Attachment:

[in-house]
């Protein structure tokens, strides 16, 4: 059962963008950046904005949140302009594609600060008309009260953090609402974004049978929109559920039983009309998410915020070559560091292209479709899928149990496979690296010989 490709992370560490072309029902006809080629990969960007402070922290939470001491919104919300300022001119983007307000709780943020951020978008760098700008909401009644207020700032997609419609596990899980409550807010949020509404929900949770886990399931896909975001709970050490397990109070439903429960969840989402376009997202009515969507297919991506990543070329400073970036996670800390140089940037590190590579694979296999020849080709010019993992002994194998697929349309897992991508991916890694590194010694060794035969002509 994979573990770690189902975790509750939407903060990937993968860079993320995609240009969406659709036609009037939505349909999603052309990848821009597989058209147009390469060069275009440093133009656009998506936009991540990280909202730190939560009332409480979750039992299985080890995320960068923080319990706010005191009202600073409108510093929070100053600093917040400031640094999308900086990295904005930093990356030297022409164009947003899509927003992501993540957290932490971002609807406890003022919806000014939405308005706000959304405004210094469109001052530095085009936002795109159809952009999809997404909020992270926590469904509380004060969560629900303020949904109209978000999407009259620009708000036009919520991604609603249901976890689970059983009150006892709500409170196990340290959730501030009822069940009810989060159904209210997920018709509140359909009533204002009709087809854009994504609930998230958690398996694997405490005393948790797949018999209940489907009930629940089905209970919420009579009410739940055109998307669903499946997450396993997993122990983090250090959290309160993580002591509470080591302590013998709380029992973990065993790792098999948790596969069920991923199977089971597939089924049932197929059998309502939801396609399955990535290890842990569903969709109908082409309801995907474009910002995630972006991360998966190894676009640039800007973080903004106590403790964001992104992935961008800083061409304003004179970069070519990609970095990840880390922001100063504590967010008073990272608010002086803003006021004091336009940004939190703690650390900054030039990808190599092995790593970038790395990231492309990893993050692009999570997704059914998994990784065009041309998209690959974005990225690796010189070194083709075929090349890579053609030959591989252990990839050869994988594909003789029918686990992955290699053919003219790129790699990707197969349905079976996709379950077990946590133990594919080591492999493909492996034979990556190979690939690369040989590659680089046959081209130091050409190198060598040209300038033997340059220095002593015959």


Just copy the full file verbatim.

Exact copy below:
[in-house]
């Protein structure tokens, strides 16, 4: 059962963008950046904005949140302009594609600060008309009260953090609402974004049978929109559920039983009309998410915020070559560091292209479709899928149990496979690296010989 490709992370560490072309029902006809080629990969960007402070922290939470001491919104919300300022001119983007307000709780943020951020978008760098700008909401009644207020700032997609419609596990899980409550807010949020509404929900949770886990399931896909975001709970050490397990109070439903429960969840989402376009997202009515969507297919991506990543070329400073970036996670800390140089940037590190590579694979296999020849080709010019993992002994194998697929349309897992991508991916890694590194010694060794035969002509 994979573990770690189902975790509750939407903060990937993968860079993320995609240009969406659709036609009037939505349909999603052309990848821009597989058209147009390469060069275009440093133009656009998506936009991540990280909202730190939560009332409480979750039992299985080890995320960068923080319990706010005191009202600073409108510093929070100053600093917040400031640094999308900086990295904005930093990356030297022409164009947003899509927003992501993540957290932490971002609807406890003022919806000014939405308005706000959304405004210094469109001052530095085009936002795109159809952009999809997404909020992270926590469904509380004060969560629900303020949904109209978000999407009259620009708000036009919520991604609603249901976890689970059983009150006892709500409170196990340290959730501030009822069940009810989060159904209210997920018709509140359909009533204002009709087809854009994504609930998230958690398996694997405490005393948790797949018999209940489907009930629940089905209970919420009579009410739940055109998307669903499946997450396993997993122990983090250090959290309160993580002591509470080591302590013998709380029992973990065993790792098999948790596969069920991923199977089971597939089924049932197929059998309502939801396609399955990535290890842990569903969709109908082409309801995907474009910002995630972006991360998966190894676009640039800007973080903004106590403790964001992104992935961008800083061409304003004179970069070519990609970095990840880390922001100063504590967010008073990272608010002086803003006021004091336009940004939190703690650390900054030039990808190599092995790593970038790395990231492309990893993050692009999570997704059914998994990784065009041309998209690959974005990225690796010189070194083709075929090349890579053609030959591989252990990839050869994988594909003789029918686990992955290699053919003219790129790699990707197969349905079976996709379950077990946590133990594919080591492999493909492996034979990556190979690939690369040989590659680089046959081209130091050409190198060598040209300038033997340059220095002593015959």